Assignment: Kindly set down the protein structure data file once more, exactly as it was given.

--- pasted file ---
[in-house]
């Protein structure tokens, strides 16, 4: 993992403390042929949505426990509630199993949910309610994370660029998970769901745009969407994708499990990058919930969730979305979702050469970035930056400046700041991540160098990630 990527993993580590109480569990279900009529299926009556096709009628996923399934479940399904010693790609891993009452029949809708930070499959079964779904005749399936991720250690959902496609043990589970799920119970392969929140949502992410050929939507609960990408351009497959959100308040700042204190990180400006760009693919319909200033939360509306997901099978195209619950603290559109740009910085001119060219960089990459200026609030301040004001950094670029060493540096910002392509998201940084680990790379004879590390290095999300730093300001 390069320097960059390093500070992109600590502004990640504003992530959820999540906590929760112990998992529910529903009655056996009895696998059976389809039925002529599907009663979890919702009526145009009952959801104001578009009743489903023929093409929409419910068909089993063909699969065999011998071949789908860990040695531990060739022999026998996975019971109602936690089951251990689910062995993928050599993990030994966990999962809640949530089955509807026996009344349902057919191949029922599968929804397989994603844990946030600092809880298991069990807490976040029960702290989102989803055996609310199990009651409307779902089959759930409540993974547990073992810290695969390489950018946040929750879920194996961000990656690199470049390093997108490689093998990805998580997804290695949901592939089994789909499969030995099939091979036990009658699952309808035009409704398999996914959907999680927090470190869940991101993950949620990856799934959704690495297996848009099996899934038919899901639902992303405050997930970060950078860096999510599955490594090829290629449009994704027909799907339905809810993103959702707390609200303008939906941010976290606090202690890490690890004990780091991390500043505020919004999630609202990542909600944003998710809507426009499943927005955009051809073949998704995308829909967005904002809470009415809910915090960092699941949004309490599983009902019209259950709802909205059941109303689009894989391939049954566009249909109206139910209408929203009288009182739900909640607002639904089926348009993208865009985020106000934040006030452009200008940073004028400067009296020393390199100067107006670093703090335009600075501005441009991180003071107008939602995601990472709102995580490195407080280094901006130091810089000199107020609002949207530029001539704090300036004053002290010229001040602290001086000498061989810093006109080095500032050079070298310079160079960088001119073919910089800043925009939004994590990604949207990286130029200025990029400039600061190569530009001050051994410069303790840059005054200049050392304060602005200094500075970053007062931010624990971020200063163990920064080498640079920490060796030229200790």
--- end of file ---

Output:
[in-house]
């Protein structure tokens, strides 16, 4: 993992403390042929949505426990509630199993949910309610994370660029998970769901745009969407994708499990990058919930969730979305979702050469970035930056400046700041991540160098990630 990527993993580590109480569990279900009529299926009556096709009628996923399934479940399904010693790609891993009452029949809708930070499959079964779904005749399936991720250690959902496609043990589970799920119970392969929140949502992410050929939507609960990408351009497959959100308040700042204190990180400006760009693919319909200033939360509306997901099978195209619950603290559109740009910085001119060219960089990459200026609030301040004001950094670029060493540096910002392509998201940084680990790379004879590390290095999300730093300001 390069320097960059390093500070992109600590502004990640504003992530959820999540906590929760112990998992529910529903009655056996009895696998059976389809039925002529599907009663979890919702009526145009009952959801104001578009009743489903023929093409929409419910068909089993063909699969065999011998071949789908860990040695531990060739022999026998996975019971109602936690089951251990689910062995993928050599993990030994966990999962809640949530089955509807026996009344349902057919191949029922599968929804397989994603844990946030600092809880298991069990807490976040029960702290989102989803055996609310199990009651409307779902089959759930409540993974547990073992810290695969390489950018946040929750879920194996961000990656690199470049390093997108490689093998990805998580997804290695949901592939089994789909499969030995099939091979036990009658699952309808035009409704398999996914959907999680927090470190869940991101993950949620990856799934959704690495297996848009099996899934038919899901639902992303405050997930970060950078860096999510599955490594090829290629449009994704027909799907339905809810993103959702707390609200303008939906941010976290606090202690890490690890004990780091991390500043505020919004999630609202990542909600944003998710809507426009499943927005955009051809073949998704995308829909967005904002809470009415809910915090960092699941949004309490599983009902019209259950709802909205059941109303689009894989391939049954566009249909109206139910209408929203009288009182739900909640607002639904089926348009993208865009985020106000934040006030452009200008940073004028400067009296020393390199100067107006670093703090335009600075501005441009991180003071107008939602995601990472709102995580490195407080280094901006130091810089000199107020609002949207530029001539704090300036004053002290010229001040602290001086000498061989810093006109080095500032050079070298310079160079960088001119073919910089800043925009939004994590990604949207990286130029200025990029400039600061190569530009001050051994410069303790840059005054200049050392304060602005200094500075970053007062931010624990971020200063163990920064080498640079920490060796030229200790």